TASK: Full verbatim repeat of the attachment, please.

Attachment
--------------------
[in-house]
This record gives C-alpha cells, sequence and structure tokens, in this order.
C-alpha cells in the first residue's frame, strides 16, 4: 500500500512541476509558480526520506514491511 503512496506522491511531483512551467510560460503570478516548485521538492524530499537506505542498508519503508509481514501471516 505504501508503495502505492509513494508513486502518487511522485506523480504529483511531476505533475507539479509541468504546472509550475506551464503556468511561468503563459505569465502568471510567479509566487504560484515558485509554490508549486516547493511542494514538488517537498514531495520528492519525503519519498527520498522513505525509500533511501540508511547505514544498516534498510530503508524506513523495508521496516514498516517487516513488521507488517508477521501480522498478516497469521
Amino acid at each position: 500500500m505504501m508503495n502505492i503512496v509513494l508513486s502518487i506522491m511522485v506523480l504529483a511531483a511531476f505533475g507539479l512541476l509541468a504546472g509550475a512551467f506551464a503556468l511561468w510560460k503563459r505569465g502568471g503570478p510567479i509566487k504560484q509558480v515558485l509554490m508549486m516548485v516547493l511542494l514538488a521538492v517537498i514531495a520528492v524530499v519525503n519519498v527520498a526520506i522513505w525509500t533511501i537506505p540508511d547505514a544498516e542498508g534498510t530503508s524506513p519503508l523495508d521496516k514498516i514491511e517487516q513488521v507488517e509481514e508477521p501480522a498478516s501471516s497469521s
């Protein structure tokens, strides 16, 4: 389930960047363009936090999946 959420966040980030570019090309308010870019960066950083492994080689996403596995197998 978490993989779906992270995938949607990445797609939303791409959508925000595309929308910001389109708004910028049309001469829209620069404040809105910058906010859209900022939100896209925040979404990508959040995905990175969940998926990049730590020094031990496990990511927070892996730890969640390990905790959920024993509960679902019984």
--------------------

[in-house]
This record gives C-alpha cells, sequence and structure tokens, in this order.
C-alpha cells in the first residue's frame, strides 16, 4: 500500500512541476509558480526520506514491511 503512496506522491511531483512551467510560460503570478516548485521538492524530499537506505542498508519503508509481514501471516 505504501508503495502505492509513494508513486502518487511522485506523480504529483511531476505533475507539479509541468504546472509550475506551464503556468511561468503563459505569465502568471510567479509566487504560484515558485509554490508549486516547493511542494514538488517537498514531495520528492519525503519519498527520498522513505525509500533511501540508511547505514544498516534498510530503508524506513523495508521496516514498516517487516513488521507488517508477521501480522498478516497469521
Amino acid at each position: 500500500m505504501m508503495n502505492i503512496v509513494l508513486s502518487i506522491m511522485v506523480l504529483a511531483a511531476f505533475g507539479l512541476l509541468a504546472g509550475a512551467f506551464a503556468l511561468w510560460k503563459r505569465g502568471g503570478p510567479i509566487k504560484q509558480v515558485l509554490m508549486m516548485v516547493l511542494l514538488a521538492v517537498i514531495a520528492v524530499v519525503n519519498v527520498a526520506i522513505w525509500t533511501i537506505p540508511d547505514a544498516e542498508g534498510t530503508s524506513p519503508l523495508d521496516k514498516i514491511e517487516q513488521v507488517e509481514e508477521p501480522a498478516s501471516s497469521s
């Protein structure tokens, strides 16, 4: 389930960047363009936090999946 959420966040980030570019090309308010870019960066950083492994080689996403596995197998 978490993989779906992270995938949607990445797609939303791409959508925000595309929308910001389109708004910028049309001469829209620069404040809105910058906010859209900022939100896209925040979404990508959040995905990175969940998926990049730590020094031990496990990511927070892996730890969640390990905790959920024993509960679902019984």